How #Covid19 opens finance.

The pandemic is opening up finance in a way that we could not have imagined a few weeks ago. On the day of the closure of the FCA’s Open Finance call for input, Sam Seaton, CEO of MoneyHub told Professional Adviser

Open finance has the power to transform consumers financial wellbeing and is essential for informed decisions to be made by them… having readily available information is a “basic human right”.

Without the information, it is impossible for consumers to make informed short, medium and long term decisions for themselves, let alone their families.

Not long till the data’s blown

The pandemic has led to home-working and a surge in demand for data.

Screenshot 2020-04-01 at 06.23.28

Organisations holding out for wet signatures are now facing not just the Law Commission’s edicts but the practical impossibility of dealing with paper. Pension Bee’s skeleton staff come in to its office for “essential work” – scanning the post required to keep transfers moving. On the other side of London Wall, WeWork’s only staffed function is its post room, now overflowing with items signed for – never to be read.

This morning – a courier will arrive at Tapper Towers so that a deed can be witnessed and returned. The deed will be delivered – hopefully at a 6 foot distance- and returned. I anticipate a farcical flinging of clipboards accross a back-street in Blackfriars.

Meanwhile, we are learning that Zoom, Hang-outs and Teams all have “record buttons” that allow us to capture moments like the signing of deeds, and mail them to each other as MPEGs.

Band-width will drive us apart (again)

My partner and I are driven apart during the day by the lack of band width from our wi-fi. Though we are only yards from BT’s Openwork HQ, we do not have BT’s “fast” brand – but some crappy version coming to us down copper wires.

For us to work together, one of us has to be offline – most of the day both of us are on web-serviced calls. So I make my way over to WeWork (no work) and am likely to be today one of less than 10 people in a building that last month saw 3000 people a day pass through its doors.

Both and I and my partner can only do our jobs if we operate on separate wi-fis, bandwidth will drive us apart again.

Closed to data = closed to business

Last week, one large insurer , deferred a decision-making meeting from March 26th to August 6th. Presumably it was thought impossible for an organisation to progress its strategy if the decisions were not taken face to face.

The deal will most likely be done elsewhere, online and with agility. Ways will be found – within the law – to enable ordinary people to get access to the information needed.

As Sam Seaton says “having readily available information is a basic human right”.

So long as we regard information as accessible only with the help of postal services, we will be denying people that basic human right. Keeping important information  on microfiche or in physical filing cabinets is simply not acceptable. If information is personal and is needed, the GDPR says it must be accessible in a machine readable format.

Businesses that refuse to share our data will close, and the current pandemic will mean  most will not recover.

The risks of not going digital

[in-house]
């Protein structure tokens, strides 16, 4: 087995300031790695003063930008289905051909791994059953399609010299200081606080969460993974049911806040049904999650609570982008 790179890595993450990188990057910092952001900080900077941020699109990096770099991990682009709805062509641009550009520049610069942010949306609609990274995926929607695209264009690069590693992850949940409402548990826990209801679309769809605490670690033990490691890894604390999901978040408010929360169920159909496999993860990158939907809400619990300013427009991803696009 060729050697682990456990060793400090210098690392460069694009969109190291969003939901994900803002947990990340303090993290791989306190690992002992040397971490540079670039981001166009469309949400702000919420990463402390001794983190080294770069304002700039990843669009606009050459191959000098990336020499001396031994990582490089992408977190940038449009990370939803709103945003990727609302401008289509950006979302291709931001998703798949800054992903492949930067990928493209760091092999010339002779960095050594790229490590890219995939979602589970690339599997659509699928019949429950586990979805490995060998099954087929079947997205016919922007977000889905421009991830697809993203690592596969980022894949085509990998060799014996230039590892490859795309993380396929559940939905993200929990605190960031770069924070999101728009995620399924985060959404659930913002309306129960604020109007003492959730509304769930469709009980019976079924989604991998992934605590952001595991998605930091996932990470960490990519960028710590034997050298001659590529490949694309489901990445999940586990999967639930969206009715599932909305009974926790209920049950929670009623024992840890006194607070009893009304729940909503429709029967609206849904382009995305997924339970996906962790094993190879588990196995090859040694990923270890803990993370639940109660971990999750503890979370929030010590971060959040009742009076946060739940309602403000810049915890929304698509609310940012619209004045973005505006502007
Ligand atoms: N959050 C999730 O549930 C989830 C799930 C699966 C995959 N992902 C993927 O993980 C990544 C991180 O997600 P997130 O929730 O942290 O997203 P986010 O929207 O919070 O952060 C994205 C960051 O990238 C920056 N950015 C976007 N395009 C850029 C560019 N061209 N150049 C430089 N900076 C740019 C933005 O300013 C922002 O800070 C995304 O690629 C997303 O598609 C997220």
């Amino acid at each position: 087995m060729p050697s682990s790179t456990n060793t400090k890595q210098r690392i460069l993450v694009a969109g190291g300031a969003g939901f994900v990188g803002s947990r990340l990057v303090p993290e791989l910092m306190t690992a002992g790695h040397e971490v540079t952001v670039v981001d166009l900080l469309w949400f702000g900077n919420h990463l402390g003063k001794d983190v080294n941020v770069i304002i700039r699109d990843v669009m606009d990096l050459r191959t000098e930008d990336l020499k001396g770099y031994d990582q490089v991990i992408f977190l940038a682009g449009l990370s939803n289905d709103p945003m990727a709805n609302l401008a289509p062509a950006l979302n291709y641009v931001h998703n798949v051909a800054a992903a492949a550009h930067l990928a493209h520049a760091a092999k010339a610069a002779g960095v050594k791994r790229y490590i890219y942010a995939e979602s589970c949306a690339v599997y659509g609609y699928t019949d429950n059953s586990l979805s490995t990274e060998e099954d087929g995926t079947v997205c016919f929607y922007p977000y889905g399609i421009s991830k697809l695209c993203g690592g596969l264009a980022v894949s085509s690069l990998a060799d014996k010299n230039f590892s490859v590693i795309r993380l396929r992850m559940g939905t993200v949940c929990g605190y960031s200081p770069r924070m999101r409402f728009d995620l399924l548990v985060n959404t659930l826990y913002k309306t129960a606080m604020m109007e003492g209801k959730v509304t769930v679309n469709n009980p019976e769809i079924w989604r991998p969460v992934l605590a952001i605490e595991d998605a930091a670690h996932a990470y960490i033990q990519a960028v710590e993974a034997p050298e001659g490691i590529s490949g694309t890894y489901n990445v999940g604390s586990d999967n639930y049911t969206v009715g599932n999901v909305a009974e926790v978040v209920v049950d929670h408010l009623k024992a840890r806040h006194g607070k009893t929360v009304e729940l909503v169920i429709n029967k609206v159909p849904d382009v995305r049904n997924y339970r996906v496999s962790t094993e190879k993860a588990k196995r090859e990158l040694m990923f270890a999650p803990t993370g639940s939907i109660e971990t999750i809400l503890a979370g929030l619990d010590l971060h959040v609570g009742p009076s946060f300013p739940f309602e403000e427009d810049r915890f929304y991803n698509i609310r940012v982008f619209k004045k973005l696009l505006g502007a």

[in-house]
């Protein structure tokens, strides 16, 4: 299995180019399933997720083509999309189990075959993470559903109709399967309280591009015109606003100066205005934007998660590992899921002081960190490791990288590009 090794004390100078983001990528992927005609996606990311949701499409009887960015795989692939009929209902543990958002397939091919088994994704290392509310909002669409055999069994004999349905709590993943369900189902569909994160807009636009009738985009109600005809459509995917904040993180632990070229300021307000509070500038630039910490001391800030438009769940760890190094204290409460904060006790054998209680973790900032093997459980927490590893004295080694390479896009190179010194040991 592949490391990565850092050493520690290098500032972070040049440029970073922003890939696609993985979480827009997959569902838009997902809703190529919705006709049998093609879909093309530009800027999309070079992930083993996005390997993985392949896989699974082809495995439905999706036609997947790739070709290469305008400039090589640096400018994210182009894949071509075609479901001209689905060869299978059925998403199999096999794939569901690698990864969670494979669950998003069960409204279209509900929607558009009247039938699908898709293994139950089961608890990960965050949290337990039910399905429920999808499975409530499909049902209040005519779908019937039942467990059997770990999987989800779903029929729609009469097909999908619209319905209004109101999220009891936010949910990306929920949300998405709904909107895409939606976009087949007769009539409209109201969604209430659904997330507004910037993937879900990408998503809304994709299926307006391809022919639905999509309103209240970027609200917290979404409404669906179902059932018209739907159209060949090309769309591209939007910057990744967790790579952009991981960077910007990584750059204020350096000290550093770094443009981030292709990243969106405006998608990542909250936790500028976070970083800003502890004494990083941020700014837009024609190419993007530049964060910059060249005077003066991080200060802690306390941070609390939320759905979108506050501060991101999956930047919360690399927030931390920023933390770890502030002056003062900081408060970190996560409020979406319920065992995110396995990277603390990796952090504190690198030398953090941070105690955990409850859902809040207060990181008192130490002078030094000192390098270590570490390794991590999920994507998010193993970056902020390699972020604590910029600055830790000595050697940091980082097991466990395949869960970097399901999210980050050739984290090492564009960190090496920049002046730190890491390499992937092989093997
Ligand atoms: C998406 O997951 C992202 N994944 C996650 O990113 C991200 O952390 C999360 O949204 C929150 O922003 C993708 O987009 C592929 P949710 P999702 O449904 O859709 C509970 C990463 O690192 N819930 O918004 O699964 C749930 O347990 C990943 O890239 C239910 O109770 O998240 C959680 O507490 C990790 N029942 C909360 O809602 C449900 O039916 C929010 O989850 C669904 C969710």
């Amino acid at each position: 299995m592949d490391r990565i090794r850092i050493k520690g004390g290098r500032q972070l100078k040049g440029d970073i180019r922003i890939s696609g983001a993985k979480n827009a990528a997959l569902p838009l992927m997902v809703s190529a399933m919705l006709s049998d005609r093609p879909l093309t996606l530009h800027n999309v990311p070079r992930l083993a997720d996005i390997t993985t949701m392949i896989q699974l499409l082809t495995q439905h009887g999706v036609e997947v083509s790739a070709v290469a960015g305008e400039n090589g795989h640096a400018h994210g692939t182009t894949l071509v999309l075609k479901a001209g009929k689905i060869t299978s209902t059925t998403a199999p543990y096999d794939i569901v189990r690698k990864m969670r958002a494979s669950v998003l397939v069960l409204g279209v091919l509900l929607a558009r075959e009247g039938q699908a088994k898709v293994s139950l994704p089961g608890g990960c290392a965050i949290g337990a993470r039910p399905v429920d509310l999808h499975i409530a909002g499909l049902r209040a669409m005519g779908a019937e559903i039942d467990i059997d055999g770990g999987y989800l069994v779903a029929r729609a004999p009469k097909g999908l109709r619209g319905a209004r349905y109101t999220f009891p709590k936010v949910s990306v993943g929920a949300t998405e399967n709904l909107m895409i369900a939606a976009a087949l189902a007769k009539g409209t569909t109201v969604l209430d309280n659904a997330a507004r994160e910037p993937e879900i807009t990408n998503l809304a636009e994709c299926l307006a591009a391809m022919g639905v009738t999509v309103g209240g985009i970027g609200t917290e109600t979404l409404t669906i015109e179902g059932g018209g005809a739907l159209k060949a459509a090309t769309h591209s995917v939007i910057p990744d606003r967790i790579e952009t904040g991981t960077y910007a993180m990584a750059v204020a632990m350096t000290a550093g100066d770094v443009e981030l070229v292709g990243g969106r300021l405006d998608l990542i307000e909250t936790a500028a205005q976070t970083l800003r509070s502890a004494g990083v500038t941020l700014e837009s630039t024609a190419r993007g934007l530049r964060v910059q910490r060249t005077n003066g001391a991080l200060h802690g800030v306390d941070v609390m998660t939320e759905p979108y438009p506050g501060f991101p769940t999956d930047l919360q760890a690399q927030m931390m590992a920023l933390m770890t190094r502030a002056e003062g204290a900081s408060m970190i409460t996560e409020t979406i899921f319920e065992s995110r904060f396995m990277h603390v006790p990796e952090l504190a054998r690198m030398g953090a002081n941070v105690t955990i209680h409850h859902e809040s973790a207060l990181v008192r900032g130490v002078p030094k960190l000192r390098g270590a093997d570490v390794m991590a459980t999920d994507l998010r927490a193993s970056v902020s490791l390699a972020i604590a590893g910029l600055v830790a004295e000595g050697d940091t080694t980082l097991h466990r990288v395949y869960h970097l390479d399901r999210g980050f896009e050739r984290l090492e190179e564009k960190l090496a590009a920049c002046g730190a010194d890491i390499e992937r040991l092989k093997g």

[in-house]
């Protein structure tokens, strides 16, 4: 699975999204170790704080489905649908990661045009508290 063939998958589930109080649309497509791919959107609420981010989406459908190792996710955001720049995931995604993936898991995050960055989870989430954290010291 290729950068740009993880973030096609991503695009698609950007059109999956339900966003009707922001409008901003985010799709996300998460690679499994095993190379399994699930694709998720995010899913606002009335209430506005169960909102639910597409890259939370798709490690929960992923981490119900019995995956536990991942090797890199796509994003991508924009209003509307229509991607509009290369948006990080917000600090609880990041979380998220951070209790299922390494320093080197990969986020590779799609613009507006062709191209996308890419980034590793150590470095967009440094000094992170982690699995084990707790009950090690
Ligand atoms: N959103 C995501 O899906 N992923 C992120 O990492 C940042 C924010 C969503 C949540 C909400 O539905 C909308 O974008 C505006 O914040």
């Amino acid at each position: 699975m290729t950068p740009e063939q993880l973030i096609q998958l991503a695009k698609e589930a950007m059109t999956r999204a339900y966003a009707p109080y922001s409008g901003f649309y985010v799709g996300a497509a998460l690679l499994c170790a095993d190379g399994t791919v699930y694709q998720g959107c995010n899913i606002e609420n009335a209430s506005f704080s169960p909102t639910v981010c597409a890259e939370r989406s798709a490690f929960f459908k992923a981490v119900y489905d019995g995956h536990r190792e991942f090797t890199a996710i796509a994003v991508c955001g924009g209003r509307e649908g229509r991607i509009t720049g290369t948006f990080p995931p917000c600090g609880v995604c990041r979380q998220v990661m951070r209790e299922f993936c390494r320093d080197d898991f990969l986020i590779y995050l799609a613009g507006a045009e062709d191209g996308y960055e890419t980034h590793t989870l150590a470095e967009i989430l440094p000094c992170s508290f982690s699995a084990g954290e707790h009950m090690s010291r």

Much is made of data security and the risks of scamming, data corruption, data theft and from many other forms of cyber-crime. The fear about these risks is that we do not fully understand them. Necessarily we amplify them out of  that fear . I am not saying there are not risks from the free transfer of data. We need secure networks, we need powerful verification and encryption and of course we need humans to behave in a responsible moral way.

But the risks of not going digital are greater. Sam Seaton’s comments are spot on. If we cannot get the information on which to take decisions, we will take bad decisions or no decisions – which could be worse than bad.

The DWP estimate that unless we take steps to stop current trends, 50m pension pots will be abandoned by 2050. The PPI tell us (via the ABI) that £20bn of money in pensions is unclaimed. People who lose their pensions – lose the right to the kind of retirement they have earned through saving during their working lifetime.

Can anyone say that “closed finance” is working for them?

Here is that video!

This video has been shared 565,000 times (As at April 1st – no fooling)

I’d be very pleased if it was viewed a few more hundred times on this link. It shows how a family in lockdown, can reach over half a million people by pressing “record” and sharing a data file on the internet.

You cannot suppress good things like the Marsh Family’s communal singing. You cannot suppress the free-flow of data to allow us to know about our financial situation.

I suspect that the next few weeks will force the issue and we will return physically to our workplaces later this year, with a radically different view on how data should be shared.

The FCA closed the open finance consultation on 17th March, about the day that Coronavirus opened the new one.


About henry tapper

Founder of the Pension PlayPen,, partner of Stella, father of Olly . I am the Pension Plowman
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1 Response to How #Covid19 opens finance.

  1. Margaret Snowdon says:

    Open pensions are essential for the future at this difficult time shows that very clearly. Companies like Moneyhub are leading the way, showing that fintech solutions can keep the wheels on.

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